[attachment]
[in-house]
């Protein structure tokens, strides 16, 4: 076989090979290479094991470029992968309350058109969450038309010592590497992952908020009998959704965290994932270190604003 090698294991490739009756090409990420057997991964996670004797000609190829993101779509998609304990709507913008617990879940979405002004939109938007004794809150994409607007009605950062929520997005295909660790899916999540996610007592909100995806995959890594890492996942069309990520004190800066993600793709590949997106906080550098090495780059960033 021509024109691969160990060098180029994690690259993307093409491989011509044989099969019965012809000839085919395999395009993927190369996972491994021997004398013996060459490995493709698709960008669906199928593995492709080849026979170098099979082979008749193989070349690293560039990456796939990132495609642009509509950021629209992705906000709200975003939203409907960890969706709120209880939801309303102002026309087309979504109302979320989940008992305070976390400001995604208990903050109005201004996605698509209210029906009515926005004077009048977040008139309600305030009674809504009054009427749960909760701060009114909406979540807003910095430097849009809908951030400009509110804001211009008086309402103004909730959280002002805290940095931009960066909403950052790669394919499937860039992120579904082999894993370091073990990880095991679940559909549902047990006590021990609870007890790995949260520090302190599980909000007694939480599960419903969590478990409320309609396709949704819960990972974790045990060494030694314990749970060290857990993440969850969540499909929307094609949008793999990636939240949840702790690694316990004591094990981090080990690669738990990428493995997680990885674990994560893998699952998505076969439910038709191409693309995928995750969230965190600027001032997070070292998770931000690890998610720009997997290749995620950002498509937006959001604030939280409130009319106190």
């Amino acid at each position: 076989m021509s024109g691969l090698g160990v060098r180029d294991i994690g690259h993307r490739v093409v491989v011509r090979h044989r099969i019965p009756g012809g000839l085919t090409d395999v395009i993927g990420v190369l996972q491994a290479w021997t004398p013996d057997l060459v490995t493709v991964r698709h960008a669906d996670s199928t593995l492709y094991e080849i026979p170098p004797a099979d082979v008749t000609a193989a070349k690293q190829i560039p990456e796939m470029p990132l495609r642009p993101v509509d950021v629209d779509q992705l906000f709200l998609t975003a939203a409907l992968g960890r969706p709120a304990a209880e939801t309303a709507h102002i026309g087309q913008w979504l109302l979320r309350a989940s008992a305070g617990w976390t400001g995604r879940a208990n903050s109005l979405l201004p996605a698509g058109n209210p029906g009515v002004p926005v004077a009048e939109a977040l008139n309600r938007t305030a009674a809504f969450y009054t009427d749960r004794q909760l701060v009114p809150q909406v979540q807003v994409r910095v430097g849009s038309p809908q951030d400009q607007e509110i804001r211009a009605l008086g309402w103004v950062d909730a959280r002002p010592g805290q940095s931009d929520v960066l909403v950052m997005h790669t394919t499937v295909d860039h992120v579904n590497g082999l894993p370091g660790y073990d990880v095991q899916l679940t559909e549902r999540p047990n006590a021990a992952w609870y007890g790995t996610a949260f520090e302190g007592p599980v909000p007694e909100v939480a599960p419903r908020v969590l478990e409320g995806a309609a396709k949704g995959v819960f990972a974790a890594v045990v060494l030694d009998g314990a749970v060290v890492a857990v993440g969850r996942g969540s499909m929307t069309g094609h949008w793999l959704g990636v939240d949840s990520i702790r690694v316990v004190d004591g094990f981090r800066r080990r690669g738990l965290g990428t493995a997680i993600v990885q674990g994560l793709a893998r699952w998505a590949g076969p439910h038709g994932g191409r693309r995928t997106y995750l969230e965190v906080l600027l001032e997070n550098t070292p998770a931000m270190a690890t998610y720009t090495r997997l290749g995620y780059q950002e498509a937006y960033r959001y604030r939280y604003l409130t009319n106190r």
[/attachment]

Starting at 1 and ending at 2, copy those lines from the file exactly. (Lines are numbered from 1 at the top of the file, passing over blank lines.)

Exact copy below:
[in-house]
């Protein structure tokens, strides 16, 4: 076989090979290479094991470029992968309350058109969450038309010592590497992952908020009998959704965290994932270190604003 090698294991490739009756090409990420057997991964996670004797000609190829993101779509998609304990709507913008617990879940979405002004939109938007004794809150994409607007009605950062929520997005295909660790899916999540996610007592909100995806995959890594890492996942069309990520004190800066993600793709590949997106906080550098090495780059960033 021509024109691969160990060098180029994690690259993307093409491989011509044989099969019965012809000839085919395999395009993927190369996972491994021997004398013996060459490995493709698709960008669906199928593995492709080849026979170098099979082979008749193989070349690293560039990456796939990132495609642009509509950021629209992705906000709200975003939203409907960890969706709120209880939801309303102002026309087309979504109302979320989940008992305070976390400001995604208990903050109005201004996605698509209210029906009515926005004077009048977040008139309600305030009674809504009054009427749960909760701060009114909406979540807003910095430097849009809908951030400009509110804001211009008086309402103004909730959280002002805290940095931009960066909403950052790669394919499937860039992120579904082999894993370091073990990880095991679940559909549902047990006590021990609870007890790995949260520090302190599980909000007694939480599960419903969590478990409320309609396709949704819960990972974790045990060494030694314990749970060290857990993440969850969540499909929307094609949008793999990636939240949840702790690694316990004591094990981090080990690669738990990428493995997680990885674990994560893998699952998505076969439910038709191409693309995928995750969230965190600027001032997070070292998770931000690890998610720009997997290749995620950002498509937006959001604030939280409130009319106190």